You spent months planning for your new baby.
You read the books.
Took the classes.
Researched all of the gear.
Watched YouTube videos.
Followed the blogs.
And then it happened. The baby you planned so much for finally arrived.
If you're like the majority of American women (over 95%) who planned a hospital birth, you probably spent a night or two in the hospital before being discharged with the instructions of seeing your Obstetrician in 6 weeks.
The American Medical Model of Postpartum Care is UNACCEPTABLE.
American women are dying from childbirth related complications at a rate significantly higher than any other developed country in the world. But why?
Growing and birthing your baby is one of the most remarkable things your body will ever do. Birth is sometimes compared to running a marathon, and it's true. You've pushed your body to the limits, regardless of the method of labor and delivery. You might be experiencing a variety of challenges:
What will you do if you have questions about your recovery? Breastfeeding? Newborn Care?
In addition to physical changes after birth, you will likely also experience hormonal shifts. According to PostpartumDepression.org, 70-80% of women will experience some form of postpartum mood disorder ranging from "baby blues" to more serious diagnoses, however only 10-20% of those mothers are clinically diagnosed with Postpartum Depression. What happens to the other ~60% of women? They likely suffer in silence until they see their doctor at 6 weeks.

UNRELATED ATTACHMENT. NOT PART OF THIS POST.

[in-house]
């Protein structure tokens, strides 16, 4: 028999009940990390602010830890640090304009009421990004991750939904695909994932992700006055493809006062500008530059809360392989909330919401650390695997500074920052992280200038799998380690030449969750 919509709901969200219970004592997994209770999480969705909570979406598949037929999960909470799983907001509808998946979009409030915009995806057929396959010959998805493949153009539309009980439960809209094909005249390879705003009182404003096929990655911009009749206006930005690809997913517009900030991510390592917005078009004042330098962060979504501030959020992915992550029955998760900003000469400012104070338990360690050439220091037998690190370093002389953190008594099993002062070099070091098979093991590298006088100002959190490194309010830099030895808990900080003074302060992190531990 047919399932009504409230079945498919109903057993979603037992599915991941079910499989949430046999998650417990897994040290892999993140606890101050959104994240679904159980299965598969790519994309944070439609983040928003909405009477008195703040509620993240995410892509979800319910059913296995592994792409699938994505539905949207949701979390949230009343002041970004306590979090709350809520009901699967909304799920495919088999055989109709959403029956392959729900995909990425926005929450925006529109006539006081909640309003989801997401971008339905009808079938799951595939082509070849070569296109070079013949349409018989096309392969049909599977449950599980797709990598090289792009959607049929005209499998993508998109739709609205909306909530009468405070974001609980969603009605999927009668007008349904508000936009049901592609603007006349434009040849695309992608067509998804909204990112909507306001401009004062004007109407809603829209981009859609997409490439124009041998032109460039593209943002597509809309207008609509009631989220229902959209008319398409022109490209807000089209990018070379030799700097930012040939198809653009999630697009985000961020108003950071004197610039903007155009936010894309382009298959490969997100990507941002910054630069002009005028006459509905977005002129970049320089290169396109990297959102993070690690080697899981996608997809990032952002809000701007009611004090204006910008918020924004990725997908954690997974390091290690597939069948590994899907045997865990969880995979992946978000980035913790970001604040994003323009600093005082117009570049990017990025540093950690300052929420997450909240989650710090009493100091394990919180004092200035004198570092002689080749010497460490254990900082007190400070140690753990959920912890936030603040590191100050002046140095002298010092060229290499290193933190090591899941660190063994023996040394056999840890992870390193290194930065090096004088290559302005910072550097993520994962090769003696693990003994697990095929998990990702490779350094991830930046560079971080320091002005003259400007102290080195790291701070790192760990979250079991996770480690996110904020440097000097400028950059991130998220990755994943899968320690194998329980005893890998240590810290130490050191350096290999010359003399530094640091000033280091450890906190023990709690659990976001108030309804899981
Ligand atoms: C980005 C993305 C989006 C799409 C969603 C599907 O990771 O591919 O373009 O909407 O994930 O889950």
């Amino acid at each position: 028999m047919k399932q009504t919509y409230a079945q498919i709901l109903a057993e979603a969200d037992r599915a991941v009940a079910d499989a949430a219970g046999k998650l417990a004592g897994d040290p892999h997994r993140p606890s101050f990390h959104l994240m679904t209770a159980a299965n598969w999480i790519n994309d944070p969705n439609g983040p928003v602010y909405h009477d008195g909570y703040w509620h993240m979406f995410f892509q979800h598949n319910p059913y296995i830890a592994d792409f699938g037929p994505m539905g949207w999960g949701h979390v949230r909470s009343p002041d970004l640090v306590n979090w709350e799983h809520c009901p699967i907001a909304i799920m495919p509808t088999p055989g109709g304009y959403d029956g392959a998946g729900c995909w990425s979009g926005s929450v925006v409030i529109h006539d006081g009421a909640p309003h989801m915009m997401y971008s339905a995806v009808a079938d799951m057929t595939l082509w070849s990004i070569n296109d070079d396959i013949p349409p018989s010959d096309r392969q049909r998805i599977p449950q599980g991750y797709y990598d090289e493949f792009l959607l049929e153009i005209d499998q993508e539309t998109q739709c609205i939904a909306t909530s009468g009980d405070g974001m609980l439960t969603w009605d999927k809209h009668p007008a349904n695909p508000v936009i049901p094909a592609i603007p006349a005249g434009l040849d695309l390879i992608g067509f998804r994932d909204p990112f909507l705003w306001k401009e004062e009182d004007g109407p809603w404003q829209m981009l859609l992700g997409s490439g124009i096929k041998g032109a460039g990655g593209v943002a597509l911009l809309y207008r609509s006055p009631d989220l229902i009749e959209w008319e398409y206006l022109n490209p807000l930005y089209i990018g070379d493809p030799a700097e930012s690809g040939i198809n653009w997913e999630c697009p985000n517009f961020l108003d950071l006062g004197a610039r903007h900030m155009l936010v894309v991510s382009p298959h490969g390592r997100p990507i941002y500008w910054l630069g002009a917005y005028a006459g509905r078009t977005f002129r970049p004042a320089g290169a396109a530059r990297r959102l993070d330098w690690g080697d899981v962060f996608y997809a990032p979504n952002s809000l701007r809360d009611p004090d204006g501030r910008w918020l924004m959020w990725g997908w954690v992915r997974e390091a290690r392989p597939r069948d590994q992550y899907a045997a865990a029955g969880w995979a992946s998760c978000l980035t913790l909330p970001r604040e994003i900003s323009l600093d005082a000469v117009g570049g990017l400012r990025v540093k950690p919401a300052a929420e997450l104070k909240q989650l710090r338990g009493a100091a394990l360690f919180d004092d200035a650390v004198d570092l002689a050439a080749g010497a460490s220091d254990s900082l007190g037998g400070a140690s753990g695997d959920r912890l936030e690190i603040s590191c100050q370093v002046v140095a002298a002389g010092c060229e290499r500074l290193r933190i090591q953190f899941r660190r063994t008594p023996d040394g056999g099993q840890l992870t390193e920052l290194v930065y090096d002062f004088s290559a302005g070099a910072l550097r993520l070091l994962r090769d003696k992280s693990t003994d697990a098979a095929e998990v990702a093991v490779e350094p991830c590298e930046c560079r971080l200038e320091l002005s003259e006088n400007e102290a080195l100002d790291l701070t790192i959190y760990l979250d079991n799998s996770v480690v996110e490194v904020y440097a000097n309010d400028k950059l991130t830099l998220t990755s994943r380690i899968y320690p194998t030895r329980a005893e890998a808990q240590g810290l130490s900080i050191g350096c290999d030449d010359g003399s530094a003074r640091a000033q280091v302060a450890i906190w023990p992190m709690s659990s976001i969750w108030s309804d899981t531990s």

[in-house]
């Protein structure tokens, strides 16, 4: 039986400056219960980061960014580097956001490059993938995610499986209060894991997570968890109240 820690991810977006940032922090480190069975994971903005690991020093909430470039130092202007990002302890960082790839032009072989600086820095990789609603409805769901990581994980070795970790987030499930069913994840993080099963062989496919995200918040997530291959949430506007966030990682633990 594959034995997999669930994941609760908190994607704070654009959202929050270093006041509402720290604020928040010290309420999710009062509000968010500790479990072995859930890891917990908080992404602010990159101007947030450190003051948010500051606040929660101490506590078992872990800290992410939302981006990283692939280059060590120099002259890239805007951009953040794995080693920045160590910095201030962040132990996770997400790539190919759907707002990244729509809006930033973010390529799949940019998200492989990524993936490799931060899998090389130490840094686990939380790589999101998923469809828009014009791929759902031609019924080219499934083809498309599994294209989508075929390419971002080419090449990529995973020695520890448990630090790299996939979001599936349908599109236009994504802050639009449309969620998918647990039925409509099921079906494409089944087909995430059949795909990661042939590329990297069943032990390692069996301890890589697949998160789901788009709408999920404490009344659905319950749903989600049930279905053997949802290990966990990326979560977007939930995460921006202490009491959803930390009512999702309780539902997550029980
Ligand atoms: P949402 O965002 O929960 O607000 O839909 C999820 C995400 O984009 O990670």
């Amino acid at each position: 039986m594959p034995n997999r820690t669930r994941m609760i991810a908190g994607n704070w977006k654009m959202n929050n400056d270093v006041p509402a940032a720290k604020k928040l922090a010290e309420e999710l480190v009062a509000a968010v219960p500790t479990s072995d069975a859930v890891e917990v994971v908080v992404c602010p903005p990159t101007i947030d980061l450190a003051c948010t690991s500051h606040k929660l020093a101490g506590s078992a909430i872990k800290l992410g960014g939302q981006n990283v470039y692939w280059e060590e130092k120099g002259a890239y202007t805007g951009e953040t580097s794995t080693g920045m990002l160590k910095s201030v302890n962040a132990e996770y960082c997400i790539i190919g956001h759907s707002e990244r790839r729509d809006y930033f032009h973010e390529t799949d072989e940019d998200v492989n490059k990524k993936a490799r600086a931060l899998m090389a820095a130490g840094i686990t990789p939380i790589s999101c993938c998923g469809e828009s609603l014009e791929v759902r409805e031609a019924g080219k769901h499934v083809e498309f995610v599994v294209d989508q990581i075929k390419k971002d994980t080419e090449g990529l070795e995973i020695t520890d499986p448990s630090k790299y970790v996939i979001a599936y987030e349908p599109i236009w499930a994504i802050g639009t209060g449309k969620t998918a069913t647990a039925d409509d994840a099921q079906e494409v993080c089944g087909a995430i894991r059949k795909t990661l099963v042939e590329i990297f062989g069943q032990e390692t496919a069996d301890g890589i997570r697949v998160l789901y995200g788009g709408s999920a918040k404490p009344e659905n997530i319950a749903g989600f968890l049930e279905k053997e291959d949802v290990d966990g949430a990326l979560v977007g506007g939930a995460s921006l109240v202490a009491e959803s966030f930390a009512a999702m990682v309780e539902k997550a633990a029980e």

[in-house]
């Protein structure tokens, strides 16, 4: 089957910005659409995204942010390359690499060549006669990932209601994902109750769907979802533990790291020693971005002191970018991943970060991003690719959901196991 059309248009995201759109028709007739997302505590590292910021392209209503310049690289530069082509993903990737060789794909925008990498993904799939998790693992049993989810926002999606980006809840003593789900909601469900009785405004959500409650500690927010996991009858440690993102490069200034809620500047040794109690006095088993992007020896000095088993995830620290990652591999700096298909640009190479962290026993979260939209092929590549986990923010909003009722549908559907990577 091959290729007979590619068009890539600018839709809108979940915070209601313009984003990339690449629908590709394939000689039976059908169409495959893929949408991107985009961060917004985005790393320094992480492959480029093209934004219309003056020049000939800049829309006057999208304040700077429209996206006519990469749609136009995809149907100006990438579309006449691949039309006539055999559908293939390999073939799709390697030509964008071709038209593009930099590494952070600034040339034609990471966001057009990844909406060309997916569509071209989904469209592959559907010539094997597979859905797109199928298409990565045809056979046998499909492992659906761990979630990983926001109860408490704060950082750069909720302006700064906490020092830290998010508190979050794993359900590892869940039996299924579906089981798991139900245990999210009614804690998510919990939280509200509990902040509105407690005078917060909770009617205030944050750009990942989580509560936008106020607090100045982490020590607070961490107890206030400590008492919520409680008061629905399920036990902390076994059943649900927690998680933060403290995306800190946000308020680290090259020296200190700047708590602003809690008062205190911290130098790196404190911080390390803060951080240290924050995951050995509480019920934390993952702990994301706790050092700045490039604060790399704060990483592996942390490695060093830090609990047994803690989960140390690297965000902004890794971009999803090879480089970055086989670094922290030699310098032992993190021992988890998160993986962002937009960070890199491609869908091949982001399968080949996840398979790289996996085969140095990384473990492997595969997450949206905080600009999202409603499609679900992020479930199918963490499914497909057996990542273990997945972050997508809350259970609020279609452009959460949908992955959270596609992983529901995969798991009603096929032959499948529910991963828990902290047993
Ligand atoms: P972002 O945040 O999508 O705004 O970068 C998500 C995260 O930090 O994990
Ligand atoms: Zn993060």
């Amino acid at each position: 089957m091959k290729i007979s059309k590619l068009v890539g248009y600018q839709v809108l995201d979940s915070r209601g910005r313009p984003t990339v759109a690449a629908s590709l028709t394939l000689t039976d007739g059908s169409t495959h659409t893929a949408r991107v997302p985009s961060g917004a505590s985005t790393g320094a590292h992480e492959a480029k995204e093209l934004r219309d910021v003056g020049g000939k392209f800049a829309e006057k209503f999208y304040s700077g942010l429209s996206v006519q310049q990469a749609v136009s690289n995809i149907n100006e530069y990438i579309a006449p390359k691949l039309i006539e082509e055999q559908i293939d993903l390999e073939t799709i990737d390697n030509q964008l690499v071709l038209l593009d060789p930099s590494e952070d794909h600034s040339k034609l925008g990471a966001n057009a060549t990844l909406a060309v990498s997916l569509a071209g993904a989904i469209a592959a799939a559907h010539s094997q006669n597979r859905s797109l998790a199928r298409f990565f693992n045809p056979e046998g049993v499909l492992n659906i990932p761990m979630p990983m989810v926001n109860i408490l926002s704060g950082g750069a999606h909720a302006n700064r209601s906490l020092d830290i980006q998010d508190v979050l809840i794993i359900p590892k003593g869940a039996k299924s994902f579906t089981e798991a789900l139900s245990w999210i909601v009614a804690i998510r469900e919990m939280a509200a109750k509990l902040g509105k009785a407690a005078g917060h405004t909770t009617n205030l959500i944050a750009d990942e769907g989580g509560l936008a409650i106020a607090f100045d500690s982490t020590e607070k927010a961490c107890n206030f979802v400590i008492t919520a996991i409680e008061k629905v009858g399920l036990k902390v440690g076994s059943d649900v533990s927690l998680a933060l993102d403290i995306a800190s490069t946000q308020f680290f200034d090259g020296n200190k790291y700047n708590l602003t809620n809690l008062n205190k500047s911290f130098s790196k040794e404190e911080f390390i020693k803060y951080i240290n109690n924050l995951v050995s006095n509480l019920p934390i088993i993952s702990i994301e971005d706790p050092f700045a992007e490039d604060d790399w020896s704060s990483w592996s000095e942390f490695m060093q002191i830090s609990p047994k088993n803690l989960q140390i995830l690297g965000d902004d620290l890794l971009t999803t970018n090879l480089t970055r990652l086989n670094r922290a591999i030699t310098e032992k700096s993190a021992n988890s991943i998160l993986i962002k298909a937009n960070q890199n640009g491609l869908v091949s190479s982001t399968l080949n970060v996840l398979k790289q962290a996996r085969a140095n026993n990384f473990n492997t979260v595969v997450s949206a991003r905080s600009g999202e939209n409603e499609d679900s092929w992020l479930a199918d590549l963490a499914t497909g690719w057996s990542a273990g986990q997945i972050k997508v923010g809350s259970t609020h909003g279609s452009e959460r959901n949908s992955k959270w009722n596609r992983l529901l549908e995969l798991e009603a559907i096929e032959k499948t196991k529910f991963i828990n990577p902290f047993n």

How can we better care for new mothers and their babies?
Postpartum care in the Midwifery Model of Care is certainly a step in the right direction, and I believe that America could make great strides in improving our horrific maternal mortality rates if medical healthcare providers followed some of the midwifery guidelines.
Certified Professional Midwives (CPMs) provide care for the Mother-Baby Dyad through multiple visits within the first 6 weeks after delivery, typically seeing mom and baby:
in the family's home
in the midwife's office
around day 7
The frequent face-to-face contact between the mother and midwife allows for ample opportunities to evaluate and provide individualized, wholistic care to the new family. At each visit, midwives are assessing the woman's physical healing, emotional well-being, spiritual/mental health, and family bonding. They are also evaluating the newborn's sleeping, feeding, eliminating, and growth patterns, making recommendations and referrals as needed.
If the medical community in America adopted a more family-centered approach to the maternity and postpartum care provided, we would see better outcomes for mothers and babies- safer childbirth, reduced instances of postpartum mood disorders, higher breastfeeding rates, and healthier moms and babies.
What was your postpartum experience?
Were you please with the care you and your baby received postpartum?